Lorenzo rollout in Morecambe Bay misses 31 March target
The giant £12.7bn programme to revamp NHS technology has been hit by more problems after a key supplier failed to hit a major project deadline.
The Lorenzo patient administration system - a computer system designed to handle electronic patient records and book appointments - was scheduled to go live at hospitals under the Morecambe Bay University Hospitals NHS Trust in Kendall in Cumbria yesterday.
The hospitals would have been the first in the country to be running the latest version of the software but CSC, the US supplier installing the system, failed to hit the 31 March target for delivery.
The Lorenzo system has been being rolled out to health trusts by CSC since 2008 but its implementation has repeatedly slipped.
The Department of Health (DoH) has now told CSC it must submit a revised plan for how it will implement the system or risk being dismissed as a contractor to the DoH.
A spokeswoman for the DoH said dismissal of CSC "is an option" but added "the hospitals are keen for [CSC] to deliver".
"Within the contract there is provision for the supplier to be given some time to come up with a revised timescale and we have to allow that," she said.
She said CSC would be given time to come up with a new plan for how it was going to implement Lorenzo at the Morecambe Bay site. This plan would then be analysed by the DoH to see whether it considers it to be "acceptable" and "realistic", before it decides whether to proceed with the plan.
Because of the delay to implementation of Lorenzo the DoH has held off signing a memorandum of understanding with CSC setting out revised terms for its contract.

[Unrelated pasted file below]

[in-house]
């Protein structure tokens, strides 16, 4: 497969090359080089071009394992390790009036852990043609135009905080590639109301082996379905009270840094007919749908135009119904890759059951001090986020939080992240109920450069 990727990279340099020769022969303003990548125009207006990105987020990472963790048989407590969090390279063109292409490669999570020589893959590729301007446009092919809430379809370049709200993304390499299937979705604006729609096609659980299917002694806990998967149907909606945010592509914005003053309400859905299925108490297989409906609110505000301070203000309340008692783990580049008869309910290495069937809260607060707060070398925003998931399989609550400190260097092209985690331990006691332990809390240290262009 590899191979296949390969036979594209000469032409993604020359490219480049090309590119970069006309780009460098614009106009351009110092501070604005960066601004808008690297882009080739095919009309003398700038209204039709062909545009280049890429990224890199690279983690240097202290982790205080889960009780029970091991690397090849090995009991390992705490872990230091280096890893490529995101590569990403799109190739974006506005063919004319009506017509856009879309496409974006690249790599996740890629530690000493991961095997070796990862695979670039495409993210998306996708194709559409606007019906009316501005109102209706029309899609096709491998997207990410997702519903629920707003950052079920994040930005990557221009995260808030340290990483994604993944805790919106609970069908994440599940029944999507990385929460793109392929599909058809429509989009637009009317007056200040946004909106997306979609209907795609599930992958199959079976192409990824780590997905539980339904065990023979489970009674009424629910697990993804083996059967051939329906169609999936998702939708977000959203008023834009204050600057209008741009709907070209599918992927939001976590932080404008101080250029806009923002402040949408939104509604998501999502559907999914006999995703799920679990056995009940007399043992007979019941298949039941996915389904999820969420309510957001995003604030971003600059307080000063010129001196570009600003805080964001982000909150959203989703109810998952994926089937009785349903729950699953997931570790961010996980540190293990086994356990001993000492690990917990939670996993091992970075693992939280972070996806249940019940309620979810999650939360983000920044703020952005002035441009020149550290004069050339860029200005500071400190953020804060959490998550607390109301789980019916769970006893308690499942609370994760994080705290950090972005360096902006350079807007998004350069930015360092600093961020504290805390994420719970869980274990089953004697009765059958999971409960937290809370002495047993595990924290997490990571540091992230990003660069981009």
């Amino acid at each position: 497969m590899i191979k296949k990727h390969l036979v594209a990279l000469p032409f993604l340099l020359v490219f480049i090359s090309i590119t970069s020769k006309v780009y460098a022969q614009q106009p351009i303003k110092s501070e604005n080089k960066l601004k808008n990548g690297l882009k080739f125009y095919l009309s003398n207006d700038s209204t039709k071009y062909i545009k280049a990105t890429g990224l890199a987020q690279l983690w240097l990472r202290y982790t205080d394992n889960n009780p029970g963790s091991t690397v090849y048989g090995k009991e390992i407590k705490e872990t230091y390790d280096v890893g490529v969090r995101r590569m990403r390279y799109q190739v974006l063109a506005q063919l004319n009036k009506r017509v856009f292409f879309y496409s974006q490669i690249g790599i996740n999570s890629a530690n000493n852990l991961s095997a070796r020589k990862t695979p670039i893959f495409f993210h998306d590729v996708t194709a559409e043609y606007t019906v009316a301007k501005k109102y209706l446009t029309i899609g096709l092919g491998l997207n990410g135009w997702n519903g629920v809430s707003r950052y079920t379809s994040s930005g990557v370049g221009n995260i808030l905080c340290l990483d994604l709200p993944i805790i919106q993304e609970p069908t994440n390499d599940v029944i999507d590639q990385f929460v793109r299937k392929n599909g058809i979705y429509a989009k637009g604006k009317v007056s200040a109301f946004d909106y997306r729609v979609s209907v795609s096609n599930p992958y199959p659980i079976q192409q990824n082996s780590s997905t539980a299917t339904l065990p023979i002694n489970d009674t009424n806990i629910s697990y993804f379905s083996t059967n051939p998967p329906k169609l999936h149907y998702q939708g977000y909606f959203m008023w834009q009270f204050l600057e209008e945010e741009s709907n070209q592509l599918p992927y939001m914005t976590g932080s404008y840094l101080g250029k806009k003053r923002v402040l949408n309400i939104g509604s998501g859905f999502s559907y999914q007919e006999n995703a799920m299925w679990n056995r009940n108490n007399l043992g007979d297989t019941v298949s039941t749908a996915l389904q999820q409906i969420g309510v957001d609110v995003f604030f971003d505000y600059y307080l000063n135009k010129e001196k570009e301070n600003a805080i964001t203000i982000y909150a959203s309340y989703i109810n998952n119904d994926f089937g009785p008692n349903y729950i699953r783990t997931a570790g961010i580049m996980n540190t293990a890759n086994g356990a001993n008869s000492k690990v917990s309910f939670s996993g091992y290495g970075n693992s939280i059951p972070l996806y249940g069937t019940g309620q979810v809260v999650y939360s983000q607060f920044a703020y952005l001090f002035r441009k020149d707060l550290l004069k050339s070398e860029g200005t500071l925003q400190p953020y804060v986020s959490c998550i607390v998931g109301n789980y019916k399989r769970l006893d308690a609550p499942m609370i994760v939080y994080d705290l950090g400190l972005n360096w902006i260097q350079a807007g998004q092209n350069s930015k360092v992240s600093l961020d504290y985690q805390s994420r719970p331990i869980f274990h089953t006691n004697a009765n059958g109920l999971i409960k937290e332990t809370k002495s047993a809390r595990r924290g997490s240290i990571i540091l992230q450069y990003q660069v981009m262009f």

Last year Department of Health CIO Christine Connelly told CSC that if the 31 March deadline was missed that the Department of Health would consider a new way of upgrading and supporting IT systems within the NHS.
The roll out of a key NHS IT system has been delayed further
(Photo credit: Shutterstock)
The difficulty faced by the DoH is that CSC is one of only two suppliers left to the £12.7bn NHS IT revamp programme, the other being BT, after previous suppliers Accenture and Fujitsu pulled out.
Anthony Miller, managing partner with analyst house TechMarketView, said that lack of alternative suppliers would make it almost impossible for the DoH to ditch CSC.
"They are between the proverbial and a hard place," he said...
"CSC has so much knowledge, skill and experience at this point that if they were to have to find another supplier at this point it would delay the whole project phenomenally.
"These are hugely complex undertakings and even though it is hugely disappointing on both sides that they did not manage to hit this deadline throwing the rattle out of the pram at this stage is probably counter-productive. The key thing now is to try and come up with a more realistic timetable."
Paul Flynn, member of the IT working party for doctor's union the British Medical Association, said he felt it was important that the DoH was not too hung up on hitting targets at the expense of care being provided at the hospital.
"It is better for new systems to be rolled out gradually rather than being geared to a timetable which does not take into account the clinical necessity of having it working properly," he said.
"It would be good to see them being implemented on time but the fact they are not reflects the complexity of NHS systems."
CSC did not respond to silicon.com's request for comment.
The DoH also announced today it will cut £112m from the cost of implementing new systems in the London area after striking a new memorandum of understanding agreement with BT.
The savings will be made by scaling back plans to install new IT systems within hospitals in London and bolting on new software to hospitals' legacy systems instead. The DoH said the new agreement will also give hospitals and GP surgeries more power to choose the IT systems they want rather than having to accept those chosen by the DoH.
The DoH said that it expects to soon reach a similar agreement with CSC.